Thursday, 13 November 2008

Ship command structure

Ships have a militaristic organization structure going in "chain of command" principle. In Cargo ships and big Cruise ships this organization is quite rigidly followed due to conservatism and on the latter due to the size of crews.

Example of organisation flowchart

Again on Yachts the organization structure is the same but the borders between departments have been blurred due to the size of crew, same can be said of small merchant coasters. The smaller the crew the more teamwork is required to make the boat go, therefore sometimes a Deckhand could be washing dishes and Stewardesses could be doing lookout duty, on big ships this would be unheard of. Also the cohesiveness of a smaller crew is greater than a big crew, i.e. the Chief Stewardess could ask the Deckies to wash the deck instead of the Chief Officer (shame on him).

But, back to the organization structure I think everybody knows that on top is the Captain, as the saying goes "Captain onboard and God in Heaven". Even legally it is not possible to have anybody else to be responsible for the ship than the Captain, this is clearly stated in every governments maritime laws. Therefore it is the Captain who goes and explains what went wrong in court and sometimes also takes the flak for it.

Well, then to continue, below the Captain is usually 3 characters, namely the Staff Captain (Chief Officer), Chief Engineer and Hotel Manager (Chief Stewardess). Sometimes there might be also a Radio Officer but he is mostly relegated to history nowadays due to advanced technologyz. These 3 persons represents the department head for the:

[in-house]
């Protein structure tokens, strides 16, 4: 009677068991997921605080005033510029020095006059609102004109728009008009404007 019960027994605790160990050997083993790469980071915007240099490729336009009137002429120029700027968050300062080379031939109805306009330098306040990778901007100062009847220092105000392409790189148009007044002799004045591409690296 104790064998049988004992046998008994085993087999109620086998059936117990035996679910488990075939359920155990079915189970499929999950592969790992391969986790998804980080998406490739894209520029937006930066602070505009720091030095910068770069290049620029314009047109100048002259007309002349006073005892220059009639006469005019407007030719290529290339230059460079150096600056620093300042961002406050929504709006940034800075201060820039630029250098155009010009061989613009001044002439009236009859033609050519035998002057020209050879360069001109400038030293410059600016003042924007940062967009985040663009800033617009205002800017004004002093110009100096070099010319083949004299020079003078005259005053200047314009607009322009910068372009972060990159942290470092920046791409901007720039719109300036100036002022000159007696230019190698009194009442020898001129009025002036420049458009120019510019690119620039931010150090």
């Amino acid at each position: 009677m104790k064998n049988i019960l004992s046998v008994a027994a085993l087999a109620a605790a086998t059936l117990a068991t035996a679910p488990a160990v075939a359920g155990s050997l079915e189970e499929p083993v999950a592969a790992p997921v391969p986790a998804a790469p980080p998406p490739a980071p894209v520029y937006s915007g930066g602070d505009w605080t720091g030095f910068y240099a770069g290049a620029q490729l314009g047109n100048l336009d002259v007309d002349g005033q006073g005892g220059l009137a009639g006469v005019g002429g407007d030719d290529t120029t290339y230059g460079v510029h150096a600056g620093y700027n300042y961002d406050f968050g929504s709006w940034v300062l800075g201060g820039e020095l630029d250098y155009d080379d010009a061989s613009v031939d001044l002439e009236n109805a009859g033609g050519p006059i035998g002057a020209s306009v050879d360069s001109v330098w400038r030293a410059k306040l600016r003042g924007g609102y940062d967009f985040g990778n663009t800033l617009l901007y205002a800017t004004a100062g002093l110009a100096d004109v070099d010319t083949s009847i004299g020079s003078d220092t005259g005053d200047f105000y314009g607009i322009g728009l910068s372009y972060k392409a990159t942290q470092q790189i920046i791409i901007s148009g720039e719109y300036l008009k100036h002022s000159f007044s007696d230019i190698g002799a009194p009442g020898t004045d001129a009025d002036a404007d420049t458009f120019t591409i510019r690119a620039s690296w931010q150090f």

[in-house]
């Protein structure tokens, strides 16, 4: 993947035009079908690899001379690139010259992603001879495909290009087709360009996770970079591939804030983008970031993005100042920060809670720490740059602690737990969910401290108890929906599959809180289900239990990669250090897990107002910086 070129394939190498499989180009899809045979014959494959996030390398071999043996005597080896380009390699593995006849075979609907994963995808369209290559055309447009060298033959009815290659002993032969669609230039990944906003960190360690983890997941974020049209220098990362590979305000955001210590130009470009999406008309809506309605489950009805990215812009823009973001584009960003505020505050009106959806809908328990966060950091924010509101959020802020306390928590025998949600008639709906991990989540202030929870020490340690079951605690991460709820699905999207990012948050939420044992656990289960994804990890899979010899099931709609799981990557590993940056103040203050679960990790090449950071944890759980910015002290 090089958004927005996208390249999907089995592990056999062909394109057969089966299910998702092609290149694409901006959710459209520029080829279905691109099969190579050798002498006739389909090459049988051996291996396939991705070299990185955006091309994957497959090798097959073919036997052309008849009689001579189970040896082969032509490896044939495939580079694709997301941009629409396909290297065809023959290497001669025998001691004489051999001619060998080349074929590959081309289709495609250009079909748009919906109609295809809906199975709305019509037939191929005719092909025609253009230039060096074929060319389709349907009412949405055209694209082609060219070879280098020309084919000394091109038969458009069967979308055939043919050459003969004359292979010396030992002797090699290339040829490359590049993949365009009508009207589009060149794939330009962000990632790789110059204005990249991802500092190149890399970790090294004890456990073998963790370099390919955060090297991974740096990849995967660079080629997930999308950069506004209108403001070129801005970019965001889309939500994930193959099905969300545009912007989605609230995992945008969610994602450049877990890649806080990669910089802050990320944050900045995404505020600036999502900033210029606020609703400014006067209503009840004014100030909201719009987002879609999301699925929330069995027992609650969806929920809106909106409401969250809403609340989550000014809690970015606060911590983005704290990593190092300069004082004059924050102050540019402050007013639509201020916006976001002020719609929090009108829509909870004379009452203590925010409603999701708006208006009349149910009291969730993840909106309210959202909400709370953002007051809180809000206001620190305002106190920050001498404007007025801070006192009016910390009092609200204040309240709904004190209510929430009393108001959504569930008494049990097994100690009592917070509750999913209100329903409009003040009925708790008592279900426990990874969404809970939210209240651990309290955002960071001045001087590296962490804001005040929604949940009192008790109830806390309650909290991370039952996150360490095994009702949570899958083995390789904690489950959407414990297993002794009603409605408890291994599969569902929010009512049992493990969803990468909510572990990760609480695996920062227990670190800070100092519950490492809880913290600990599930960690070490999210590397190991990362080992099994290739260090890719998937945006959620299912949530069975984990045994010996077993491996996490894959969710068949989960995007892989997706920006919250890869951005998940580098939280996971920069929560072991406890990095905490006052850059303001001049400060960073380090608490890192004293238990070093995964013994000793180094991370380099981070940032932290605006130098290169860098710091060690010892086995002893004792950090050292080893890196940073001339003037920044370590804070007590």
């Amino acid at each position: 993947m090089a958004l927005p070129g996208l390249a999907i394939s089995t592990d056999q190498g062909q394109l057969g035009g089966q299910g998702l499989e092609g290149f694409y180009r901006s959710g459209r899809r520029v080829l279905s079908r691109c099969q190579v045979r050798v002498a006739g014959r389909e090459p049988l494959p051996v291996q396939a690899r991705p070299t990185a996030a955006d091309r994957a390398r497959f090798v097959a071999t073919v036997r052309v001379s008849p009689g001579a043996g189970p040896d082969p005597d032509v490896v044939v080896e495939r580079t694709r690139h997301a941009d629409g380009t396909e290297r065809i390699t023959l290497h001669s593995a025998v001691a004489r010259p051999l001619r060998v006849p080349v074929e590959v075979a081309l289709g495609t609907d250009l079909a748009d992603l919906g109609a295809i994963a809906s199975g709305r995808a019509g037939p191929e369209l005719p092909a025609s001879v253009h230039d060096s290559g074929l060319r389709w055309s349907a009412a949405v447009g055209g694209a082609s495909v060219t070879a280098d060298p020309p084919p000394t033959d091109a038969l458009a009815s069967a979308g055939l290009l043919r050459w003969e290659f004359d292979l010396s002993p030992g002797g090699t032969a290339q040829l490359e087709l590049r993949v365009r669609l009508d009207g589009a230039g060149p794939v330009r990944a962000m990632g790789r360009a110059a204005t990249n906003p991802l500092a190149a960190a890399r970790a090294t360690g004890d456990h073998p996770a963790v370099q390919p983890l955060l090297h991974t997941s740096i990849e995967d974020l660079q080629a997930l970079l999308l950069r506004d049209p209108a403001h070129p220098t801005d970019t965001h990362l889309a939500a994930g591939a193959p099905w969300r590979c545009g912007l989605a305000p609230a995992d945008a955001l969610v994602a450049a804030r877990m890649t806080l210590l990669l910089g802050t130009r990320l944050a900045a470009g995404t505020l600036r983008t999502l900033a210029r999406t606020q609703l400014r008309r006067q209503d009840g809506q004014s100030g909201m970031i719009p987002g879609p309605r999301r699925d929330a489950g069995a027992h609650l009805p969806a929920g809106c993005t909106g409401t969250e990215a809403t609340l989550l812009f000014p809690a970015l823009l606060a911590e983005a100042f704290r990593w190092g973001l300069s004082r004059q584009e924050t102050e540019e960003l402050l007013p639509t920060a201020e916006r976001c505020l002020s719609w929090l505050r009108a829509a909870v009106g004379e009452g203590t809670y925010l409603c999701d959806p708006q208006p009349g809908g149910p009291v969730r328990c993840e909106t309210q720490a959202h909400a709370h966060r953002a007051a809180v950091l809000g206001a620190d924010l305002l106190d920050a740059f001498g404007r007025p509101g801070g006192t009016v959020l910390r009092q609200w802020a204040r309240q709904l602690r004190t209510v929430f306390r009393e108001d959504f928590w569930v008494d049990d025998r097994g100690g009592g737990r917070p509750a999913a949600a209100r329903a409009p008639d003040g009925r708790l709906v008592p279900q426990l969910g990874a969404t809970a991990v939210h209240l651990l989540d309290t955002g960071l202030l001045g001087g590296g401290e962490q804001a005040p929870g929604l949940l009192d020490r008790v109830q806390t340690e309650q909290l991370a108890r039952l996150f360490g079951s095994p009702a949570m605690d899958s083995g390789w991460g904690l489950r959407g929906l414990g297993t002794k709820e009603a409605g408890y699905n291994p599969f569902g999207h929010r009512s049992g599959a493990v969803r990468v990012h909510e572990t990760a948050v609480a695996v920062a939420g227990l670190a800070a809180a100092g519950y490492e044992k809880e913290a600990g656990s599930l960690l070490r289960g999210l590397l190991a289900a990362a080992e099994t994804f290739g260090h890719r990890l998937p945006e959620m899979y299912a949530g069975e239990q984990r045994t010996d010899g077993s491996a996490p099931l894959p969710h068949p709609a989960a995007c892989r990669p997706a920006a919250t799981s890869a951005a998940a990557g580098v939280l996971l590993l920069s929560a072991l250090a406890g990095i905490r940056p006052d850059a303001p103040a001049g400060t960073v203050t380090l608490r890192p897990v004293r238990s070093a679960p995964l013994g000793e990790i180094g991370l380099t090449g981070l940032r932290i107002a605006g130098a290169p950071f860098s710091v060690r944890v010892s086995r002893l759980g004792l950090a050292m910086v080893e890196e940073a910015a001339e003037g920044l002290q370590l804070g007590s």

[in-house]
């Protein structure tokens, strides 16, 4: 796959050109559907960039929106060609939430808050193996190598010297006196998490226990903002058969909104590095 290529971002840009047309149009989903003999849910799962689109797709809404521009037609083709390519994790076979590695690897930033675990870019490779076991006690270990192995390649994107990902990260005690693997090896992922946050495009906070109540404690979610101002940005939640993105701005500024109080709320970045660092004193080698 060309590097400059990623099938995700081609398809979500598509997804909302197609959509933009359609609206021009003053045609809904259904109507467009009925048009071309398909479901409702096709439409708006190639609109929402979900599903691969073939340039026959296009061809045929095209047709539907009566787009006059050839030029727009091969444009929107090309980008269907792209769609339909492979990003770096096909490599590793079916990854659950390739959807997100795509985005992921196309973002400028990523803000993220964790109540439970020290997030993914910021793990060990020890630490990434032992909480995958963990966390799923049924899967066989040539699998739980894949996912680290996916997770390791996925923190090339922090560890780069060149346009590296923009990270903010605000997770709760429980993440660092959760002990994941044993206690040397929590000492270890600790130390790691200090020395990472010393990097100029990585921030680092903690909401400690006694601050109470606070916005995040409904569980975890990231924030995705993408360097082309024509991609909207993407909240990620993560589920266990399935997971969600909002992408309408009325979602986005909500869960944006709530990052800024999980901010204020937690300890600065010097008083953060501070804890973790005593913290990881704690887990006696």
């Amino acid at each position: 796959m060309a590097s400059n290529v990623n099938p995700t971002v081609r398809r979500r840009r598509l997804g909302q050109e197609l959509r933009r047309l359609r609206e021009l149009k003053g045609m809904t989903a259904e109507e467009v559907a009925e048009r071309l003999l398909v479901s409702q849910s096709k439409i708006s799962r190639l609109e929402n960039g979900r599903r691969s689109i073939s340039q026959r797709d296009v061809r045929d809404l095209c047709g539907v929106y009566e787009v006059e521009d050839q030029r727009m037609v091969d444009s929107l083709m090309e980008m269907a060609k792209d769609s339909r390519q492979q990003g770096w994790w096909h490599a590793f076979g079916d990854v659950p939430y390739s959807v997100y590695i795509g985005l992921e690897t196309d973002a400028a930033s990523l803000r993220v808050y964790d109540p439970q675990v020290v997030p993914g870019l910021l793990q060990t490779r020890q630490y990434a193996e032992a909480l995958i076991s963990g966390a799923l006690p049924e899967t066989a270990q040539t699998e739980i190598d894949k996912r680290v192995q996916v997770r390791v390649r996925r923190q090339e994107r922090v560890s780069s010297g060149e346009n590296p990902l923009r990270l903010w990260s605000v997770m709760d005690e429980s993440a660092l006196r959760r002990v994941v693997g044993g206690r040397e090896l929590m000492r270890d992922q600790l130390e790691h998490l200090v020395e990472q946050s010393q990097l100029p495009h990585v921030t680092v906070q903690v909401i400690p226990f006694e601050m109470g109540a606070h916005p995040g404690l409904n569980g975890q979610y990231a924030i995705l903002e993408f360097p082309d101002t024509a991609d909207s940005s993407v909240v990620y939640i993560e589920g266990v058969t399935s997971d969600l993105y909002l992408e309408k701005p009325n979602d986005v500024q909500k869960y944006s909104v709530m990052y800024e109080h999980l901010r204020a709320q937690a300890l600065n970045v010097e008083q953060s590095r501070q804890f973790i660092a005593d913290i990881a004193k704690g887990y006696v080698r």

1. Deck department;

2. Engine department;

3. Hotel (Interior) department.

In big Cruise ships there may be additionally a Security Dept and Surveillance Dept but I won't delve into these any further.

The Deck Department is lead by the Chief Officer and he has usually below him at least a 1st Officer (if not then we're talking abt a very small boat) and the bigger the vessel gets the more Officer's he has, the responsibilities being separated to Safety, Maintenance, Security and Navigation. Below the Officer's there is usually a Boatswain (Bosun) sometimes followed by a Carpenter, then, Able Seamen, Ordinary Seamen and Apprentice's. The difference from Apprentice to Boatswain is mostly years of experience onboard as well as necessary courses to be taken for the qualification.

The Engine Department is lead by the Chief Engineer and has usually below him a 1st Engineer who is then followed by other Engineer's depending on the Machinery onboard. Below the Engineer's there is traditionally a Donkeyman, Fitter's, Motormen, Oilers and Wipers. Same applies here too as in Deck department, for higher rank depends years of experience and education level.

The Hotel Department is lead by the Hotel Manager and depending on the size of ship loads of people below and I won't even attempt to explain it here. On yachts the Chief Steward has a row of Stewardesses, a Chef and sometimes a Sous Chef (2nd Cook) as well as a Laundryman.

In the olden days the radio telegraph or "sparky" formed his own department but has now been replaced by electronic boxes.

As for how the crews work onboard and different working situations I will elaborate more on that in my next blog :)

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